Reese Everett

MSBSD Assistant Superintendent of Instruction Reese Everett

PALMER — Last week, technicians with Capstone began testing over 300 Mat-Su Borough School District athletes for COVID-19 with weekly rapid antigen testing that has been required by the Alaska School Activities Association.

MSBSD Assistant Superintendent of Instruction Reese Everett detailed the requirements set by ASAA in order for MSBSD athletes to compete in any state torment competition in wrestling or soccer. Sports such as baseball, softball and track and field are not required to wear masks during competition or test weekly for COVID-19, but wrestlers and soccer players must complete weekly testing in order to practice and play mask-free.

“All of this is our parents and our guardians have to give their consent in order for their student athlete to be able to participate in these optional activities and so baseball, softball, track and field if our students are outside, so during competition and during practice so if they are outside and they are able to maintain distancing, we are not requiring masks in those activities either. So no antigen rapid testing has not been dictated by our district or ASAA and when they’re outside and able to spread out we’re actually allowing our competitors to engage in their activity mask free,” said Everett. “It’s far from perfect. Through my lens is this an opportunity to again mitigate, certainly not completely eliminate the transmission of this virus and doing so in a way that is safe to be able to tell our students on the field and on the mats that they’re able to practice as well as compete mask free.”

Everett told the school board that following the April 12 vote by the ASAA Executive Board to require the weekly antigen testing in line with the National Federation of High School Sports guidance, MSBSD began testing students last week. All other large school districts previously had testing protocols in place. On April 20, 315 students were tested and 314 negative tests were returned. A positive test does not immediately trigger the contact tracing process, but that student must then receive a PCR test before returning to school activities. The tests are completely free to students, but the district is paying for each test and $60 per hour for staff time, as well as an additional $65 for each PCR test to Capstone.

“When you look at the cost structure, they’re not charging us for supplies but they are charging us for those administrative fees to administer the test and then the hourly fee. I would anticipate and estimate anywhere between $15,000 up to $20,000 for the remainder of the year,” said Deputy Superintendent of Business and Operations Luke Fulp.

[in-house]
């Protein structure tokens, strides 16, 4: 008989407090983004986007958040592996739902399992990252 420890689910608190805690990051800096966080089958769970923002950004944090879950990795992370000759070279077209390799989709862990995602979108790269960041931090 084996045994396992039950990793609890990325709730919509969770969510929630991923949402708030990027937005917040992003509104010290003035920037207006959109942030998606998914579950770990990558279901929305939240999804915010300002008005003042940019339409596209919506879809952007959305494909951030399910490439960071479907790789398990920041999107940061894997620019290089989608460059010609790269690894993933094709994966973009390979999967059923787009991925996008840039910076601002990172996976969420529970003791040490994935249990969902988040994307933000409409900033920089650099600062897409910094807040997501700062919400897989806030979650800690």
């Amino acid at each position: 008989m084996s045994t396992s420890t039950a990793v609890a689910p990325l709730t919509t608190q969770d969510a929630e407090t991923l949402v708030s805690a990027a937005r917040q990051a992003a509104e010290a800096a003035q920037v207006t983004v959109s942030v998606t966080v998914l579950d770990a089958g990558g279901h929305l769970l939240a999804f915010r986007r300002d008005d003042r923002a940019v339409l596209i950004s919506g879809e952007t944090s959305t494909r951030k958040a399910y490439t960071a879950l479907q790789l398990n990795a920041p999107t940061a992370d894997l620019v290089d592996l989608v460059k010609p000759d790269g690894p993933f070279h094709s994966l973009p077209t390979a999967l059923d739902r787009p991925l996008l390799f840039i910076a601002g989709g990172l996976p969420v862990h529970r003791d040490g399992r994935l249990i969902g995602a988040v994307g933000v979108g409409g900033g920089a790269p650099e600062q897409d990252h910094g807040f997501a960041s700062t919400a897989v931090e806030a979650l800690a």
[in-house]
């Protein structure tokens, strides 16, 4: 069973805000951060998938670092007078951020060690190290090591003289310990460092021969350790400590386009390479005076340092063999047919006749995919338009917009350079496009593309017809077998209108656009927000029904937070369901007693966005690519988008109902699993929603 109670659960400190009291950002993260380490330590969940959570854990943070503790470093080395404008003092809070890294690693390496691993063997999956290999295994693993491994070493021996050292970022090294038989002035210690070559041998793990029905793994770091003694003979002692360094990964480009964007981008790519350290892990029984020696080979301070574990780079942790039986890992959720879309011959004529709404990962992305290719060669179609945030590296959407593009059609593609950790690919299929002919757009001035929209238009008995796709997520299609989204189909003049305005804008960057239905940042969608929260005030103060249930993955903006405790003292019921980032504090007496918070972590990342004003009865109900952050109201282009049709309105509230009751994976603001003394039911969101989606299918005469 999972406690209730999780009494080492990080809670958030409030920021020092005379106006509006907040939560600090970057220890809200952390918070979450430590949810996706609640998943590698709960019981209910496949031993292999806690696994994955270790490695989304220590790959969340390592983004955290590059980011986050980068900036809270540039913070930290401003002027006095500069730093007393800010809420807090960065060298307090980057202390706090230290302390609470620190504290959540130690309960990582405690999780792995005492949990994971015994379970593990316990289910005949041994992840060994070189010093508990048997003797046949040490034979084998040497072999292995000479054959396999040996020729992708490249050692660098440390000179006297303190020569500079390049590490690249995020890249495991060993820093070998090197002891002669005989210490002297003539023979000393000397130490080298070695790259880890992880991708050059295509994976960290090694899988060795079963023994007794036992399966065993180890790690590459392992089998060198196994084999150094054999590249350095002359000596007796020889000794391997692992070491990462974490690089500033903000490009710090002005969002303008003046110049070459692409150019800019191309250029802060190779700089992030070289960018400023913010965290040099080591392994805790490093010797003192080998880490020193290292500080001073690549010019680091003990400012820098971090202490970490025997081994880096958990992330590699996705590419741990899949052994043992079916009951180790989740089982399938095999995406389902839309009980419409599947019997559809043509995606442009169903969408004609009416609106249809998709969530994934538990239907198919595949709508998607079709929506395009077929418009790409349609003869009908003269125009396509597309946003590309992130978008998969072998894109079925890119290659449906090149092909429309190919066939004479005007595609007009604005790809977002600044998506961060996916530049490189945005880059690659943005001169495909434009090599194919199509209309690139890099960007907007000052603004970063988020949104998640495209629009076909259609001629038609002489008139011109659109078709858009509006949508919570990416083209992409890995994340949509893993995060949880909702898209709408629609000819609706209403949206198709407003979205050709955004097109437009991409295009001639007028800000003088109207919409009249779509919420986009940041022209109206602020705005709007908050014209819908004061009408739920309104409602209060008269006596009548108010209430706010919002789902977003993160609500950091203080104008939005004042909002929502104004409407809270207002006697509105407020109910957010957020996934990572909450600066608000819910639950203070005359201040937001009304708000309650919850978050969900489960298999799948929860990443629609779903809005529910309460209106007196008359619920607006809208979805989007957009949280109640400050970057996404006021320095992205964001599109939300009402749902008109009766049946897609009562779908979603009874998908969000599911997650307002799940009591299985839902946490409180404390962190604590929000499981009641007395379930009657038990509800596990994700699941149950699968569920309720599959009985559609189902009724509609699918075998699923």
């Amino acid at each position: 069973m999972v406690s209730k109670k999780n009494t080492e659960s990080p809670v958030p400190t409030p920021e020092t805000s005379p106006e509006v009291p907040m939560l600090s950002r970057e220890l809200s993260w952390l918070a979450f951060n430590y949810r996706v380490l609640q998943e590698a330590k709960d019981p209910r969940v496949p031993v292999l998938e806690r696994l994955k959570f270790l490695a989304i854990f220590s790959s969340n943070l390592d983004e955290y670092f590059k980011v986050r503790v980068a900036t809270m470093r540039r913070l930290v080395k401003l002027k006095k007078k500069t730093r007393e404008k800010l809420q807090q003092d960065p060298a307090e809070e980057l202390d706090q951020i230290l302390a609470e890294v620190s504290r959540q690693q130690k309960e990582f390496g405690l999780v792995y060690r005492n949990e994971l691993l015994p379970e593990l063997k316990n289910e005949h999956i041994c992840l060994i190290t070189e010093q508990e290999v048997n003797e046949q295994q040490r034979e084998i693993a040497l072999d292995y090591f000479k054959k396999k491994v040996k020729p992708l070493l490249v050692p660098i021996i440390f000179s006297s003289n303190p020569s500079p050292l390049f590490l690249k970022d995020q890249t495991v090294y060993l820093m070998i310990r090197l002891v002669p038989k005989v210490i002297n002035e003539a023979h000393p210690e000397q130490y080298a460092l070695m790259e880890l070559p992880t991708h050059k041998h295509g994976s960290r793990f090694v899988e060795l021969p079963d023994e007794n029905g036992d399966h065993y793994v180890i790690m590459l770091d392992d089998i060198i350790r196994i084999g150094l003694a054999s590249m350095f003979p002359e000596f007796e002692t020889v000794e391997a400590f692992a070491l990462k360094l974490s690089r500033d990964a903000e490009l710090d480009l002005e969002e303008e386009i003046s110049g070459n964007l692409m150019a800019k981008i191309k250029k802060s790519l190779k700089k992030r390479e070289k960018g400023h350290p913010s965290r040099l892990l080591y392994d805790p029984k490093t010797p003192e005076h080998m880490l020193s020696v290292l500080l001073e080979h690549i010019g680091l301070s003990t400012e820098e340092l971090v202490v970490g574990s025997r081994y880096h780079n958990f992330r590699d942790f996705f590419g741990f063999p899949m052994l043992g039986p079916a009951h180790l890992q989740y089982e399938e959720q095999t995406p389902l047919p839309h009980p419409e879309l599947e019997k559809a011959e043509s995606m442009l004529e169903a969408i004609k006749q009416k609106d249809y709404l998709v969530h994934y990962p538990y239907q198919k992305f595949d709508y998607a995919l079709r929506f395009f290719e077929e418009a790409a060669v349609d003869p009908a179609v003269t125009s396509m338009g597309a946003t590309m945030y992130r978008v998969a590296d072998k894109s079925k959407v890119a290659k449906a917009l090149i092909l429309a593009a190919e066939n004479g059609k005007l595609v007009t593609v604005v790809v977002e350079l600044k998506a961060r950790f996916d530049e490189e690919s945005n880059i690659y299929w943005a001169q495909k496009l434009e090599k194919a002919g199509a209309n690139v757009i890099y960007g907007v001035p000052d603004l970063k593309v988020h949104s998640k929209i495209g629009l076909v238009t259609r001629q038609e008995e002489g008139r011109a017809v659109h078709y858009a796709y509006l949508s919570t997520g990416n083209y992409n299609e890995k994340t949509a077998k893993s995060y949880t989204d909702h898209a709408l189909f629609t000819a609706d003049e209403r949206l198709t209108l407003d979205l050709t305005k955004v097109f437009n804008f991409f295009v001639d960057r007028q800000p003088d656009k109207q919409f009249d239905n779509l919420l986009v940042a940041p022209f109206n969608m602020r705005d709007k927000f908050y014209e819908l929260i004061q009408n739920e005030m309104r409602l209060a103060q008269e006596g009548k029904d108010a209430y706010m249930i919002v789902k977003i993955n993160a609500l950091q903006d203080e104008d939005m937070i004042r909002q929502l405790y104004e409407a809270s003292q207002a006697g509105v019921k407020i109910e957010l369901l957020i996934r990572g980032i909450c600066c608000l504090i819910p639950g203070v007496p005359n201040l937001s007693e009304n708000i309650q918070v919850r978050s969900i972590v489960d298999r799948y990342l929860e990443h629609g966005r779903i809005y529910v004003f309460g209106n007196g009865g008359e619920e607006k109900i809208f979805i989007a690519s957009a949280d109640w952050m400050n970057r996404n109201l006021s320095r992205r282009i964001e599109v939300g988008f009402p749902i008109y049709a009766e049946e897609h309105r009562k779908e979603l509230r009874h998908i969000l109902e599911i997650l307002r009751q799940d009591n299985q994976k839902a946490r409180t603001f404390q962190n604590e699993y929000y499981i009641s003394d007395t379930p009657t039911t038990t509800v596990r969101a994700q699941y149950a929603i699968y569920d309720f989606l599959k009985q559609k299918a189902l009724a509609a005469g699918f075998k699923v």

Wrestling season is traditionally held in the winter, but was pushed back out of caution. Both wrestling and soccer began their seasons under the same masking protocols that winter sports competed in, but began antigen testing last Tuesday and Thursday. Everett said that the requirement is for two tests in the first week and one test weekly following the first two, and that the testing would likely occur before practice rather than during school as it did last week. Students who have been vaccinated or students who have contracted COVID-19 in the last 90 days do not have to test weekly.

“There is great potential for significant funding from the state in the form of a grant or grants to be able to support districts in covering these costs so that our students are able to participate and so we’re certainly exploring those options,” said Everett. “It also mitigates the potential spread of this virus but you’re absolutely right, it certainly does not eliminate the opportunity just as you described. It’s one day a week and we chose to go that one day a week to be as least disruptive as possible to tour students and our families and the learning day.”

Superintendent Dr. Randy Trani provided his typical slides showing the vaccination rates and infection rates for areas around the state, noting an increase over eight percent of Valley residents who have been vaccinated since he last presented the graphs. Trani said that if the eight percent increase continues, over half the Valley would be vaccinated by June. Trani also posited that a robust data set of weekly athlete testing could provide justification to remove masks in the future.

“One out of 314, if that bears out week after week we could say it doesn’t’ appear that we have spread in the schools at all and that would be the silver lining to this dark cloud of antigen testing,” said Trani.

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